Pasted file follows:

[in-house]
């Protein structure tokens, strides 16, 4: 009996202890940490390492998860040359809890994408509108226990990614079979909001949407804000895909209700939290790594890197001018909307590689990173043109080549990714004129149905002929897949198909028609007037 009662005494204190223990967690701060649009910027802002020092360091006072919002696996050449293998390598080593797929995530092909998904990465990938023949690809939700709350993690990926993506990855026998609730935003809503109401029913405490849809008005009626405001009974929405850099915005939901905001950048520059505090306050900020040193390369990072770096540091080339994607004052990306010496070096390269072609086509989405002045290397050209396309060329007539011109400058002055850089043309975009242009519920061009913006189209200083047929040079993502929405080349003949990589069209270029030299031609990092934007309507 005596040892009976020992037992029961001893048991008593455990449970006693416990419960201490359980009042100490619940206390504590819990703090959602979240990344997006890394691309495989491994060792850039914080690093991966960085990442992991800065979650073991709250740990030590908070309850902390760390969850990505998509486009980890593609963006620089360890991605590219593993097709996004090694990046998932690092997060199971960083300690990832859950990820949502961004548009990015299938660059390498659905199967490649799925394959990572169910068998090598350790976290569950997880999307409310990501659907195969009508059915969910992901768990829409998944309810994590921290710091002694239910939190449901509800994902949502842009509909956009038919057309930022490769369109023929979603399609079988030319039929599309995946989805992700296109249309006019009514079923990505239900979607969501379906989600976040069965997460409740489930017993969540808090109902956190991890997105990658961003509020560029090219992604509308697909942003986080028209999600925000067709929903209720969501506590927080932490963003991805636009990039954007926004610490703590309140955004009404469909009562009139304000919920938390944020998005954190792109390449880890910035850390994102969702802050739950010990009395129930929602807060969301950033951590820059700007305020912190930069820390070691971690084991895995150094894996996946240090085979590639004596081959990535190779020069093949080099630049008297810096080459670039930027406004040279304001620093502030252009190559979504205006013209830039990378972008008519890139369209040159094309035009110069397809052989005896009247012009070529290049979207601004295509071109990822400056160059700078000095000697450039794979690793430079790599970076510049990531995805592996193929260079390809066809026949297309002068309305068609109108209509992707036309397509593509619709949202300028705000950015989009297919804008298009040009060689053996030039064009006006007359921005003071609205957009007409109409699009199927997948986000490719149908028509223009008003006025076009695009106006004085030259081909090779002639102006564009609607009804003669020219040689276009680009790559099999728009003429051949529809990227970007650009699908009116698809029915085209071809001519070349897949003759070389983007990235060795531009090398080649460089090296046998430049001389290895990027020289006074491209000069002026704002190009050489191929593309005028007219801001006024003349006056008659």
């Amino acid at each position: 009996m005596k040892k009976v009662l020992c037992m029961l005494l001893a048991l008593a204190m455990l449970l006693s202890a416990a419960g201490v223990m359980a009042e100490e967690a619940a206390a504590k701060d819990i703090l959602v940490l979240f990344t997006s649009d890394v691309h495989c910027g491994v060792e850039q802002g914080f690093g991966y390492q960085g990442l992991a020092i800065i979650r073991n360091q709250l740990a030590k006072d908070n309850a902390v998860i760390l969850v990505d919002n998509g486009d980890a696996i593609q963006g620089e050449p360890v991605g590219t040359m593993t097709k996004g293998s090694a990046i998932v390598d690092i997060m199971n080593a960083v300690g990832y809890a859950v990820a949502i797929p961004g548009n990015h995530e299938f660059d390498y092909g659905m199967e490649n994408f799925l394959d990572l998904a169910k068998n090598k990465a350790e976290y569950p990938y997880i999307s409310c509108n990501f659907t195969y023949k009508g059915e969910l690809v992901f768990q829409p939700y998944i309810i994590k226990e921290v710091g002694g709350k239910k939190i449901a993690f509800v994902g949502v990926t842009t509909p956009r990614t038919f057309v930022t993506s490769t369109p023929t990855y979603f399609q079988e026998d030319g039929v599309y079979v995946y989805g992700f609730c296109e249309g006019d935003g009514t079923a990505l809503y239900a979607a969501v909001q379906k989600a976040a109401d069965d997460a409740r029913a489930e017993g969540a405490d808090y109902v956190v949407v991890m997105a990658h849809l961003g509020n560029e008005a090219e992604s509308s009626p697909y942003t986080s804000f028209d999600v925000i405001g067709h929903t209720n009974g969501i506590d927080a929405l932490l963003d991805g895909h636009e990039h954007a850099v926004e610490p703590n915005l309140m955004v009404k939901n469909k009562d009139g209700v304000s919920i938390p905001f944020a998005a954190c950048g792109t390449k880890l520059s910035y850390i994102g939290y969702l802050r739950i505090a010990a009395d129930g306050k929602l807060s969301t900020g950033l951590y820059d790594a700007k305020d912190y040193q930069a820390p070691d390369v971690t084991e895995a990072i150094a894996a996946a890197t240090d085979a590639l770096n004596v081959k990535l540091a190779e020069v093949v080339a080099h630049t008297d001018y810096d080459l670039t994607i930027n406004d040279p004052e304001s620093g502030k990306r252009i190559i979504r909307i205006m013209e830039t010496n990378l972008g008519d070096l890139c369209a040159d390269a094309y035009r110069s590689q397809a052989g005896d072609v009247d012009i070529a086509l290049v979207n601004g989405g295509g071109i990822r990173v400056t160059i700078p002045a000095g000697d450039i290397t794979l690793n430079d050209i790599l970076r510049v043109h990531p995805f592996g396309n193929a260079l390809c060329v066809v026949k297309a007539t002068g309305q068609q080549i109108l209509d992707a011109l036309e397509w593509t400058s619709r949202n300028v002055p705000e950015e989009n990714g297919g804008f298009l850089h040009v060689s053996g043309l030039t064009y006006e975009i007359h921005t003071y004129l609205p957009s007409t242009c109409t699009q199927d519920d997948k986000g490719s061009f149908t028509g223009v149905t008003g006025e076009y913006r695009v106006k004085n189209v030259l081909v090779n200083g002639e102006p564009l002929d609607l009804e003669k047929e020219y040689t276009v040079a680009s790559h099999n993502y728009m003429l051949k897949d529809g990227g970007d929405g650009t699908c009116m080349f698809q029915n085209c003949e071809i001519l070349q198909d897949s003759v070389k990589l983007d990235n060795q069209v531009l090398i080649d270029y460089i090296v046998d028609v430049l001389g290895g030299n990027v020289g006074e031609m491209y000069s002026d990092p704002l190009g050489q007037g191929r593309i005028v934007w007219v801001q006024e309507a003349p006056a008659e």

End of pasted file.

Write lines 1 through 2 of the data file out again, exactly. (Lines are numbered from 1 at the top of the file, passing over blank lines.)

[in-house]
């Protein structure tokens, strides 16, 4: 009996202890940490390492998860040359809890994408509108226990990614079979909001949407804000895909209700939290790594890197001018909307590689990173043109080549990714004129149905002929897949198909028609007037 009662005494204190223990967690701060649009910027802002020092360091006072919002696996050449293998390598080593797929995530092909998904990465990938023949690809939700709350993690990926993506990855026998609730935003809503109401029913405490849809008005009626405001009974929405850099915005939901905001950048520059505090306050900020040193390369990072770096540091080339994607004052990306010496070096390269072609086509989405002045290397050209396309060329007539011109400058002055850089043309975009242009519920061009913006189209200083047929040079993502929405080349003949990589069209270029030299031609990092934007309507 005596040892009976020992037992029961001893048991008593455990449970006693416990419960201490359980009042100490619940206390504590819990703090959602979240990344997006890394691309495989491994060792850039914080690093991966960085990442992991800065979650073991709250740990030590908070309850902390760390969850990505998509486009980890593609963006620089360890991605590219593993097709996004090694990046998932690092997060199971960083300690990832859950990820949502961004548009990015299938660059390498659905199967490649799925394959990572169910068998090598350790976290569950997880999307409310990501659907195969009508059915969910992901768990829409998944309810994590921290710091002694239910939190449901509800994902949502842009509909956009038919057309930022490769369109023929979603399609079988030319039929599309995946989805992700296109249309006019009514079923990505239900979607969501379906989600976040069965997460409740489930017993969540808090109902956190991890997105990658961003509020560029090219992604509308697909942003986080028209999600925000067709929903209720969501506590927080932490963003991805636009990039954007926004610490703590309140955004009404469909009562009139304000919920938390944020998005954190792109390449880890910035850390994102969702802050739950010990009395129930929602807060969301950033951590820059700007305020912190930069820390070691971690084991895995150094894996996946240090085979590639004596081959990535190779020069093949080099630049008297810096080459670039930027406004040279304001620093502030252009190559979504205006013209830039990378972008008519890139369209040159094309035009110069397809052989005896009247012009070529290049979207601004295509071109990822400056160059700078000095000697450039794979690793430079790599970076510049990531995805592996193929260079390809066809026949297309002068309305068609109108209509992707036309397509593509619709949202300028705000950015989009297919804008298009040009060689053996030039064009006006007359921005003071609205957009007409109409699009199927997948986000490719149908028509223009008003006025076009695009106006004085030259081909090779002639102006564009609607009804003669020219040689276009680009790559099999728009003429051949529809990227970007650009699908009116698809029915085209071809001519070349897949003759070389983007990235060795531009090398080649460089090296046998430049001389290895990027020289006074491209000069002026704002190009050489191929593309005028007219801001006024003349006056008659």